Saturday, January 31, 2009

"Oh the horse stood around, with his foot on the ground"



Droll blog.

Like many another borderline alcoholic, I am trying to use the hooch as a reward. Don't get up to a drink. Get up to a poem, or at least a beginning of a novel. Never mind the alchol bites. Produce. Produce anything. Then, at least you will have an excuse for your afternoon imbibling. You can use the drinking as a reward.

Ah, nice if it could come that way.

Harkens back to old Ezra Pound, who was not a drunk, but a madman who certainly had come to my impasse.:

For years he strove to resuscitate the dead art
Wrong from the start.


Hah.
The dead art.
The dead art.

Must resuscitate the dead art
Ah, who the hell are you, Art?
Gave my life for art.
Laboured mightily, and seemingly produced a mouse.

Ah, there are palliatives.
Forty- ouncer of rum in the cupboard.

And yet, that's the reward, not the means.

Gotta try, gotta try.

Let's see. Another lead about the wigged-out professor.

Let's see now:

Something is happening to Professor Ilya Kovalenko.
It is happening Ilya Kovalenko, is happening, as he had always dreaded, happening to him in public, before students, yes, a public breakdown.
Yes, a crack-up on this glorious, but unnaturallly chilly high- level Mexican campus, with its stone arches and porticos among the flowering Bogainvillea and cultivated prickly pears, a jewel in the blue hills of Guanajuato, the cooling paradise of his new life.
Cooling indeed. For he had just received a "Dear Ilya" from his
Jewish wife.


Well, not bad, I suppose. All the style and at least one buzzword is there.
Can't--dare not--open with a dull paragraph.
But the hot ember is gone.
Artificial fire must come.
Cold fusion.

Never mind Art. Ron is my friend now.
That spic Ron Bacardi.

Talk like Hemingway.
Drink like Hemingway.
Heh. This, at least I can do.
Oh what a great friend I have in Ron.
He can so grease your optimism.
Not like that Ezra Poundoff.

But this is blasphemy.
Pound took a piece of crap like The Wasteland and made a poem for all time out of it. Never mind that piker Eliot. Eliot needed a fix.
I need a fix.

And so with that, cheers.
Raise a drink to yer.

"Oh the horse stood around with his foot on the ground
The horse stood around with his foot on the ground.
The horse stood around with his foot on the ground.
The horse stood around with his foot on the ground."

(Second verse. Same as the first....A litle bit louder, and a little bit worse):

"Oh the horse stood around with his foot on the ground
The horse stood around with his foot on the ground
The horse stood around with his foot on the ground...

Migod, I have broached the first part of a play here, maybe like like Equus

Now, why can't I write like that.

"Because you are a fucking drunk," says the shrink.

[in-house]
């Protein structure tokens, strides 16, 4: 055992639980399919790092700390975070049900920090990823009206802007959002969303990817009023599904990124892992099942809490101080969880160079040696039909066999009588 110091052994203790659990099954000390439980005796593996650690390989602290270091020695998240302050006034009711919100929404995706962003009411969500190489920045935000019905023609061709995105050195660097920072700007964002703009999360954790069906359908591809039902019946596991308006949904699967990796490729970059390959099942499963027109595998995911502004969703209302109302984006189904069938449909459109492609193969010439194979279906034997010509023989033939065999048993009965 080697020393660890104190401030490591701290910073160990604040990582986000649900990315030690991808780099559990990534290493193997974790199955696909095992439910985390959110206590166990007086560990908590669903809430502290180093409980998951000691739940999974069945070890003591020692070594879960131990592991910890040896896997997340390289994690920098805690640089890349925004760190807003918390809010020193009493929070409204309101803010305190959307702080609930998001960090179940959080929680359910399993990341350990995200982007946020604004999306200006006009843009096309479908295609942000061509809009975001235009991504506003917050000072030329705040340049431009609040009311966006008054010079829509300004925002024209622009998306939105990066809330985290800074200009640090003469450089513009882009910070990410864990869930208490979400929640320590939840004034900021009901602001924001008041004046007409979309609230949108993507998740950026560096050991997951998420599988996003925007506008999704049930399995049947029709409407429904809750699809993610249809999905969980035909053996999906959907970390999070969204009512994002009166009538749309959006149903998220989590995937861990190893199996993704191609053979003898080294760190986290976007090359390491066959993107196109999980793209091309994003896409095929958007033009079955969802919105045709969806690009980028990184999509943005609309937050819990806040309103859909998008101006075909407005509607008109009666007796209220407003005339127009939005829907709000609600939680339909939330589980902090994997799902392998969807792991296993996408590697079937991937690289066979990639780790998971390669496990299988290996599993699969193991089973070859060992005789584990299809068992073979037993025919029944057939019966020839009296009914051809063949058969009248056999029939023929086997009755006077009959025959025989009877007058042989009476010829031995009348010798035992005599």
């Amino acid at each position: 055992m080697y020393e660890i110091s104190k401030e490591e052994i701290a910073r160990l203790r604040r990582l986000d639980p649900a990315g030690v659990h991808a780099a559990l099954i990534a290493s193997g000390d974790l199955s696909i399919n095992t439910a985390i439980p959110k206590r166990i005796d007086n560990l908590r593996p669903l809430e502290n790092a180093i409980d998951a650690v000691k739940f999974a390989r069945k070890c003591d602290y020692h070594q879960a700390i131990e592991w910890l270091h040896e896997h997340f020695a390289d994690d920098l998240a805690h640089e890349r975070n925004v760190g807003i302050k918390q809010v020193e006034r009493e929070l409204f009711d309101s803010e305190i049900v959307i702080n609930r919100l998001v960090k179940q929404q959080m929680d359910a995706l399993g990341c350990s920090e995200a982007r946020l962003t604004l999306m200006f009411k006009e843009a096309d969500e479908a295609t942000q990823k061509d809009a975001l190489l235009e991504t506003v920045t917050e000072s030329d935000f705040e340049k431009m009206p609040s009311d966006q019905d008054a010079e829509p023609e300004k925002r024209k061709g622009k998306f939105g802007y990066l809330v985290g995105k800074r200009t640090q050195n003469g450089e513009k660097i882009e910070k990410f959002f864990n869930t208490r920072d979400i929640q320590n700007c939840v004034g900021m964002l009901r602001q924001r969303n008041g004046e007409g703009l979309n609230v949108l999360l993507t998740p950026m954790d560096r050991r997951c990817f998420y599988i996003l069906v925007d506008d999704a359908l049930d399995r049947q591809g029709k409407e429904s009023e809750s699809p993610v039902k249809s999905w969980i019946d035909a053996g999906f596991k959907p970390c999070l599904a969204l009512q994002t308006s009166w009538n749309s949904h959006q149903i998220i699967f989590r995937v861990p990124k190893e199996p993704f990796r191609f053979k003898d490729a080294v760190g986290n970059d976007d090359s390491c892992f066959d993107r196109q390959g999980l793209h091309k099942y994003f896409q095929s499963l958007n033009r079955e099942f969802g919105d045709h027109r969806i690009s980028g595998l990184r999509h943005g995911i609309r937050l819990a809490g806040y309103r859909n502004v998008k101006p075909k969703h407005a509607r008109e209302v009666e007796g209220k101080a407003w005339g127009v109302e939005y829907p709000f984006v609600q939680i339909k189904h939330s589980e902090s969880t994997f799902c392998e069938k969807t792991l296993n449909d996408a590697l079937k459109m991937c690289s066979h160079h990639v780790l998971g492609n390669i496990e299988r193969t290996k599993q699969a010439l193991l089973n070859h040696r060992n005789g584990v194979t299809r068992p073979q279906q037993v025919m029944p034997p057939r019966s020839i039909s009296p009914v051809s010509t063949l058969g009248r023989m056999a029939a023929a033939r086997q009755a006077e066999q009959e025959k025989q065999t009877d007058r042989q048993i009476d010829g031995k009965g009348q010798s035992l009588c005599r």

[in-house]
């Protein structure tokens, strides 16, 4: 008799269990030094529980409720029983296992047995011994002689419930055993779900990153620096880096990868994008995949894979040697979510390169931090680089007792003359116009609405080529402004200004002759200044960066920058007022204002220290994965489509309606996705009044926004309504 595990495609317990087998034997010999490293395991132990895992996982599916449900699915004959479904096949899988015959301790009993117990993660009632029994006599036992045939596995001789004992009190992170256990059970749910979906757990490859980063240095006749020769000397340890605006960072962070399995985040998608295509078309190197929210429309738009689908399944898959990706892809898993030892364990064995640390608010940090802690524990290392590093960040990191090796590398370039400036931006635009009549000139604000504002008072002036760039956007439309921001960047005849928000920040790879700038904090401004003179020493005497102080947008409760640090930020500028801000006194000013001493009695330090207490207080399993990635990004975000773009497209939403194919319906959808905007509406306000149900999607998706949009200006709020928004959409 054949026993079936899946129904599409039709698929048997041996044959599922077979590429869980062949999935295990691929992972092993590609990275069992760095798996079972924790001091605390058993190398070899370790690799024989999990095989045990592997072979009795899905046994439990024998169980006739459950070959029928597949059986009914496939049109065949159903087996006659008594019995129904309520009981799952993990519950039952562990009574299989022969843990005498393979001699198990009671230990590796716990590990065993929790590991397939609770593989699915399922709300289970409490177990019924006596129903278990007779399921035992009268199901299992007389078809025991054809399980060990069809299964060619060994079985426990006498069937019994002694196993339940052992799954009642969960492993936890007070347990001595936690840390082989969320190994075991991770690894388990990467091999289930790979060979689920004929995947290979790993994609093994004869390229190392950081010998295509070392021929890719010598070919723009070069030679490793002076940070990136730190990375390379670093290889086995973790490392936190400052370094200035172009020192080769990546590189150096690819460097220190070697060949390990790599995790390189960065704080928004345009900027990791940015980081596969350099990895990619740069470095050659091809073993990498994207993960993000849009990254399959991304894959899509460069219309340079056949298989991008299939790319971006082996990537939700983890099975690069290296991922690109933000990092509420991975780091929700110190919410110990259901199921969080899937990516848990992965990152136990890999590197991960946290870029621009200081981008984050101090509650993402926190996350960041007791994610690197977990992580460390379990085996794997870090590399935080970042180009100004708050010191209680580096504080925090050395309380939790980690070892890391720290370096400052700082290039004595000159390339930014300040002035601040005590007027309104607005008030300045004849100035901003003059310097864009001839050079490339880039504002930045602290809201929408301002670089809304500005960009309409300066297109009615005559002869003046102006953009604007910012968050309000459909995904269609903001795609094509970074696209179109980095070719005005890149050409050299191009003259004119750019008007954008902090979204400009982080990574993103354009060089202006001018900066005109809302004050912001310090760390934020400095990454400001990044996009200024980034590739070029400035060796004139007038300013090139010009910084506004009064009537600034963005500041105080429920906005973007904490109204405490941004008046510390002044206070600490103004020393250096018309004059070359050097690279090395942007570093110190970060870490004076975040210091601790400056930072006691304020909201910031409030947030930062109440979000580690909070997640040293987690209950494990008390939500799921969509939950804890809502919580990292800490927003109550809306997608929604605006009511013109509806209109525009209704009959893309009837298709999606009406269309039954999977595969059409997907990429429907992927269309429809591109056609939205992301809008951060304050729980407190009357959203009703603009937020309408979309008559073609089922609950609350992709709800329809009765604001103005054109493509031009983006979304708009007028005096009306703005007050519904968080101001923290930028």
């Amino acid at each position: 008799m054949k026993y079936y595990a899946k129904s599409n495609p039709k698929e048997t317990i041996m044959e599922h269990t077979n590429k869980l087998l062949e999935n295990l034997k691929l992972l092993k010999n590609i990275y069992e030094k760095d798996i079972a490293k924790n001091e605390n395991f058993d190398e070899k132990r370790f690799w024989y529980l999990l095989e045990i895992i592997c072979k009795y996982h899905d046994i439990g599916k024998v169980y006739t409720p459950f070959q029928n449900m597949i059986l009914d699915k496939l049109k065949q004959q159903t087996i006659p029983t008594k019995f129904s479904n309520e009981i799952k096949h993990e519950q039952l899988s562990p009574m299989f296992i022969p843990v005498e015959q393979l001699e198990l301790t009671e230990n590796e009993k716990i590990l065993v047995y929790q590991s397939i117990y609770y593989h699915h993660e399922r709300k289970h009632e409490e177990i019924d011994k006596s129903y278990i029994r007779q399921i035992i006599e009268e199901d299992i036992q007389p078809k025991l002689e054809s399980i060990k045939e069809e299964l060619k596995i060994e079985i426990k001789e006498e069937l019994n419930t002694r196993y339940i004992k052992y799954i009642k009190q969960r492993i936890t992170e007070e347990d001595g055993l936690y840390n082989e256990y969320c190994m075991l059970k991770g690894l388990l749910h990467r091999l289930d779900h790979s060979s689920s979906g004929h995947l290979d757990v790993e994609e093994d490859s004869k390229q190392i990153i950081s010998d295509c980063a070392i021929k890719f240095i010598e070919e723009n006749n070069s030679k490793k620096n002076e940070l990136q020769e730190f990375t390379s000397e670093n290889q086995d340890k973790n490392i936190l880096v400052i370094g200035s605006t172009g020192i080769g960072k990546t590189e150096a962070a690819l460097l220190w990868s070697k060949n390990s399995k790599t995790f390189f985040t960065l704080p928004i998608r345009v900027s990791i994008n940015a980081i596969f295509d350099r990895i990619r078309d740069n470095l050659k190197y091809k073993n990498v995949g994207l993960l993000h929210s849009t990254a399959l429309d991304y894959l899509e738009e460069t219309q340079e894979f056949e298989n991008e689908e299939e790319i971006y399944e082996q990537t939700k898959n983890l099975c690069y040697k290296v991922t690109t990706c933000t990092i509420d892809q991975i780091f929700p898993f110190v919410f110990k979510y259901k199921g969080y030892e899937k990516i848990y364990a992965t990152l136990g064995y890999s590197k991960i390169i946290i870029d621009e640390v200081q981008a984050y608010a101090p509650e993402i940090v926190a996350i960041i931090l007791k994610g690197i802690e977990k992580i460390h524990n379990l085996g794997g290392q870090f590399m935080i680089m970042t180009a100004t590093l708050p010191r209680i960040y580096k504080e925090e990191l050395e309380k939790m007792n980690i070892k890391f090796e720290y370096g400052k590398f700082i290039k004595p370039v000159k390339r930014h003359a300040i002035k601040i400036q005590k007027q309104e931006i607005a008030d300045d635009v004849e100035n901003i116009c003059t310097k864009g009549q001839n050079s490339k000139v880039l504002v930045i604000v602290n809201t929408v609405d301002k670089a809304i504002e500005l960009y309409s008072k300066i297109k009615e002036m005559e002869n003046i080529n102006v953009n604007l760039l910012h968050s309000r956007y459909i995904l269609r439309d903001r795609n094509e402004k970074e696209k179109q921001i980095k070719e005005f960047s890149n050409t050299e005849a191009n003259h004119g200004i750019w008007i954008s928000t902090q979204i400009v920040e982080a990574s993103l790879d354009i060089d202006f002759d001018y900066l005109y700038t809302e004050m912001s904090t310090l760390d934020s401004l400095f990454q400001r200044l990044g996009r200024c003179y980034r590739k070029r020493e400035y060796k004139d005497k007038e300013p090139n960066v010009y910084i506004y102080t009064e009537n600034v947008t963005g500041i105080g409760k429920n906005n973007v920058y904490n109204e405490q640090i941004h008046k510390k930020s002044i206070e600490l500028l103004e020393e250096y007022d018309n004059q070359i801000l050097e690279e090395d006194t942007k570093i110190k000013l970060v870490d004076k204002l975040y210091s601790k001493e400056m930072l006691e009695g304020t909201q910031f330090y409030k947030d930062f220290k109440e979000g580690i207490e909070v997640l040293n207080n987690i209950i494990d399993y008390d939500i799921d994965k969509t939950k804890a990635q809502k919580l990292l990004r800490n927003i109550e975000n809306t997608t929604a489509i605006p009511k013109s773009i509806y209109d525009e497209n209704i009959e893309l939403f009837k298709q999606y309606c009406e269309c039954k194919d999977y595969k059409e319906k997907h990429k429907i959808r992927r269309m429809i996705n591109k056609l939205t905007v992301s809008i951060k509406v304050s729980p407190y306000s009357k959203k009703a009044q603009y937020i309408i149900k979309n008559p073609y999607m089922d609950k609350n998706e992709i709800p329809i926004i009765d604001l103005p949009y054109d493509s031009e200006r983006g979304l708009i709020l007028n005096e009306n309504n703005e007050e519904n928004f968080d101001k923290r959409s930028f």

Ah. Guilt--edged advice.

Guilty.

Time to pop the cork.

This I can do.

Rally well.

Ein prosit!

Wednesday, January 28, 2009

John Updike dead at 76



John Updike, premier American novelist for the past fifty years is dead.

A star has fallen, and there is nothing we can do about it but cluck and somehow pray.

To my mind, he was the best of his generation, blowing most journeyman writers out of the water.


In 1969 it was all New York novels.

Jewish writers were so hot, they just wanted to jump up and grab their own tails.

Out came titles like "Good as Gold", about a writer named Gold, along with the durable Saul Bellow. If the Wasp writers weren't good enough, they would just have to move over.
But there was one Protestant they couldn't seem to leapfrog and that was John Updike, the last of the breed that sprang out of the New Yorker, on the heels of the Thurbers, Cheevers and even Salinger.

Blew them all out of the water with his Rabbit series and astounding works on Hollywood like In the Beauty of the Lilies.
The trouble, I suppose with the Jewish writers certainly like Roth and Heller, is that they assimilated, became almost carbon-copy Wasps and somehow lost power in that metamorphosis. Saul Bellow never assimilated, he was the modern urban Jew. I am a Jew, not a Montrealer, not a Wasp, he insisted, to the point of going back to his original name, from the assimilationist Bellows to pure Bellow. Roar!
And not much would affect the faith of Herman Wouk, who spelled out his God writ large.

But strangely, it was Updike with his Protestant theology, the theology of Carl Barth that won the day.
His characters, even though profligate and often profane, seemed nevertheless scrupulous as nuns when it came to the nature of God and man.
The culmination of Updike's theology seemed to be summed up in "Roger's Version" (1986), about a computer scientist's attempt to prove mathematically the existence of God,, and the dweeb fails miserably.
And the penalty of losing your faith "In the Beauty of the Lillies" (Knopf, 1996), about a Presbyterian minister's loss of faith and its aftermath, You lose grace, you lose creativity, Updike seems to say. Strange that a lothario and stick man in his novels should be so inclined,-- a penis with a catechism?-- but that is the way Updike's contrary heroes seem to see their cosmogony.. Mr. Updike was greatly influenced by Protestant theologian Karl Barth Because Updike accepted Barth's belief that God confers grace through the gift of creation.